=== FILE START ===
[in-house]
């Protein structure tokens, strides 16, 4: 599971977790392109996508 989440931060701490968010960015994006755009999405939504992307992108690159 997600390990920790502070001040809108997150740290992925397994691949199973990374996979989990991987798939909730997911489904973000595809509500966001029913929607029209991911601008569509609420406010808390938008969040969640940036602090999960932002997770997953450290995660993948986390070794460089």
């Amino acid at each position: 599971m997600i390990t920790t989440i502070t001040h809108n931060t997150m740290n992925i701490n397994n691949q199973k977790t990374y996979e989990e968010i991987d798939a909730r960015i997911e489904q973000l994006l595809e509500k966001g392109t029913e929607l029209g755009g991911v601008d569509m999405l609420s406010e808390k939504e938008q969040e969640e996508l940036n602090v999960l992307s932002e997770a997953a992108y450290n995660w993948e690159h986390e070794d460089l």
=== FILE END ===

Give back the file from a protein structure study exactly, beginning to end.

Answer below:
[in-house]
């Protein structure tokens, strides 16, 4: 599971977790392109996508 989440931060701490968010960015994006755009999405939504992307992108690159 997600390990920790502070001040809108997150740290992925397994691949199973990374996979989990991987798939909730997911489904973000595809509500966001029913929607029209991911601008569509609420406010808390938008969040969640940036602090999960932002997770997953450290995660993948986390070794460089």
């Amino acid at each position: 599971m997600i390990t920790t989440i502070t001040h809108n931060t997150m740290n992925i701490n397994n691949q199973k977790t990374y996979e989990e968010i991987d798939a909730r960015i997911e489904q973000l994006l595809e509500k966001g392109t029913e929607l029209g755009g991911v601008d569509m999405l609420s406010e808390k939504e938008q969040e969640e996508l940036n602090v999960l992307s932002e997770a997953a992108y450290n995660w993948e690159h986390e070794d460089l």